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Credit Suisse Group AG’s riskiest bond reduced its advances on Sunday due to concerns that Swiss authorities may be required to nationalize the bank if the deal with UBS Group AG fails. If this happens, the bonds will be liquidated as part of the rescue plan.
Bonds, including additional Tier 1 notes, the riskiest parts of Capital’s stack, according to people in the know, were quoted at prices ranging from the high 30s to mid-50 cents on the dollar, down about 20 cents from about an hour ago. Asking not to be published because price quotes in the over-the-counter market are private. They are still higher than their close on Friday, when prices hovered around the 20s and 30s.
It’s a sharp change in narrative, which turned positive on Sunday on optimism that a bid by UBS for up to $1 billion would avoid a scenario in which bondholders suffered punitive losses on some of Credit Suisse’s riskier bonds.
The securities, introduced after the global financial crisis, are designed to help banks shore up capital to meet regulations designed to prevent failure. If a bank’s capital level falls below a specified level, they can be written off. In the case of Credit Suisse its common equity Tier 1 would need to fall below 7% of its risk-weighted assets.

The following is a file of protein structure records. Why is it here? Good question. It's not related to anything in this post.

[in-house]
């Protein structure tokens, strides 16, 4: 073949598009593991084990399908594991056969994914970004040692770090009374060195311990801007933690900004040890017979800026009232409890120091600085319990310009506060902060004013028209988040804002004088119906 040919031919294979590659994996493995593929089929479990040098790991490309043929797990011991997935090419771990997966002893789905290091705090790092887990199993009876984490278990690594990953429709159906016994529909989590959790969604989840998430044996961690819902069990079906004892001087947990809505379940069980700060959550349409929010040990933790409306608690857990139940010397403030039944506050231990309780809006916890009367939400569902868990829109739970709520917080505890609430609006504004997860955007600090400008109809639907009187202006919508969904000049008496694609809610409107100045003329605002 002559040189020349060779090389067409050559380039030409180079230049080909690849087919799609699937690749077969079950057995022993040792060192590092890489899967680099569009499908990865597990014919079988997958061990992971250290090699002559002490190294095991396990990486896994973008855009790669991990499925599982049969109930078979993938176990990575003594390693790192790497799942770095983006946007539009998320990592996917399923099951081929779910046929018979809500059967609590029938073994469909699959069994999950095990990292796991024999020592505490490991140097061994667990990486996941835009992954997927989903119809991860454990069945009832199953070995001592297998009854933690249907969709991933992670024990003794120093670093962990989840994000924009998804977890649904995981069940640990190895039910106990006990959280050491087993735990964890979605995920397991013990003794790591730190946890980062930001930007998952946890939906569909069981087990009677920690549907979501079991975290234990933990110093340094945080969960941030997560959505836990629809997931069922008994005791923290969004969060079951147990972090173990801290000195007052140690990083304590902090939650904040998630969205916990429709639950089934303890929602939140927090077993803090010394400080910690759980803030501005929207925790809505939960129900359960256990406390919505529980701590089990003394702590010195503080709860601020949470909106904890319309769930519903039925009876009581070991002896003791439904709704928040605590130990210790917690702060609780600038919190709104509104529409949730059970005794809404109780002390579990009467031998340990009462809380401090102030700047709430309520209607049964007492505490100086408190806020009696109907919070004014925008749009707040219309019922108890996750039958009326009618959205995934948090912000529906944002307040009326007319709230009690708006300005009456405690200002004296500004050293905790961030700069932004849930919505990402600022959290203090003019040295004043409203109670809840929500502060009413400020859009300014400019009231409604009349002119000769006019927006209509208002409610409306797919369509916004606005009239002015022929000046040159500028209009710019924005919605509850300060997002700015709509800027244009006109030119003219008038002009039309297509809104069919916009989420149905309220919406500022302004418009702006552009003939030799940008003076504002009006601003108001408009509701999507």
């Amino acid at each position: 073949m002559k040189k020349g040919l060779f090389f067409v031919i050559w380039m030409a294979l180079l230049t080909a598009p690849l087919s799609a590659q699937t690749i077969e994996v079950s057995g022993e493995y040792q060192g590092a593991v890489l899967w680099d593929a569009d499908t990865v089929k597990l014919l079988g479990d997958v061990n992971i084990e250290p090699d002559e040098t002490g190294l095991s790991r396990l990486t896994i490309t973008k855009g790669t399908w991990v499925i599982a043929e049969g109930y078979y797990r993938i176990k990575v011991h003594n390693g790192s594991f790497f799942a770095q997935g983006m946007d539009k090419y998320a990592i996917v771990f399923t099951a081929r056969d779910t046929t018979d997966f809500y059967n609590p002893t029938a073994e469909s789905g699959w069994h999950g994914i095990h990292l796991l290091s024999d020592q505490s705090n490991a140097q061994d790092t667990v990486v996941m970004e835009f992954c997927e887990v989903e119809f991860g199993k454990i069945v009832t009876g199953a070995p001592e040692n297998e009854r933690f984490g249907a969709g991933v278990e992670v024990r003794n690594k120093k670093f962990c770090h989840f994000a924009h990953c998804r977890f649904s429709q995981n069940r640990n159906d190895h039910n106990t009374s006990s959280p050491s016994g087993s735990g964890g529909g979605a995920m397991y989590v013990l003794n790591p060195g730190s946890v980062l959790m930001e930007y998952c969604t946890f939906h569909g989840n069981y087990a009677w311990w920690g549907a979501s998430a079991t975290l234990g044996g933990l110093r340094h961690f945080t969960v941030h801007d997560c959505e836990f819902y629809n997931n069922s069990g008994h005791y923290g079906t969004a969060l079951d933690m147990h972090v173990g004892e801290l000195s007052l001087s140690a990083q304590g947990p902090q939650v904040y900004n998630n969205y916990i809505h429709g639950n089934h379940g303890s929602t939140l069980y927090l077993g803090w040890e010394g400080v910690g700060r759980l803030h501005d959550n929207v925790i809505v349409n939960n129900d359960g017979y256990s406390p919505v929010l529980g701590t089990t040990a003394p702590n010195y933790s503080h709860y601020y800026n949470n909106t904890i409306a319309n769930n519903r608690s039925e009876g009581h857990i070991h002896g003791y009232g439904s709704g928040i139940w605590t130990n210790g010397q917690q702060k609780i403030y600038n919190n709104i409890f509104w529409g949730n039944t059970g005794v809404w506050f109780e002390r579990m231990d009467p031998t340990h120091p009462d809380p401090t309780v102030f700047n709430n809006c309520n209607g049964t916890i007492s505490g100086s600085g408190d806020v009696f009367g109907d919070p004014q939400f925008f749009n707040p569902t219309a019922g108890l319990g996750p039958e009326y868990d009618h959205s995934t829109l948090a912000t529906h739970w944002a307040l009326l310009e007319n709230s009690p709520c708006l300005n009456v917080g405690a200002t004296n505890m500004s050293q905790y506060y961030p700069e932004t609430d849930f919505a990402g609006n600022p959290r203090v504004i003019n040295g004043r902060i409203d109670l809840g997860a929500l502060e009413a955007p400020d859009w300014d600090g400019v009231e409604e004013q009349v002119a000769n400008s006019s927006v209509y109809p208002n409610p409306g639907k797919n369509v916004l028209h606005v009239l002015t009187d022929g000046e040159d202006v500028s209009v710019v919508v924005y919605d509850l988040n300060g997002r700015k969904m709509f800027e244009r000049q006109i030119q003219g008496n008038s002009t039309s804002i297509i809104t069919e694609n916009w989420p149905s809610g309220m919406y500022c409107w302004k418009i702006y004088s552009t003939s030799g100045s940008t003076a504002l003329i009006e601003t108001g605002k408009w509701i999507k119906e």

Swiss authorities are now considering either taking over the bank outright or retaining a significant equity stake should the UBS takeover fail, although nothing has been agreed. Reuters reported on Sunday afternoon that Swiss authorities are investigating the imposition of damages on bondholders as part of the rescue plan.
Several banks, including Goldman Sachs, Morgan Stanley and Jefferies Financial Group, have kept their bond sales and trading desks open for Credit Suisse bonds through the weekend, a rare occurrence except in times of stress.
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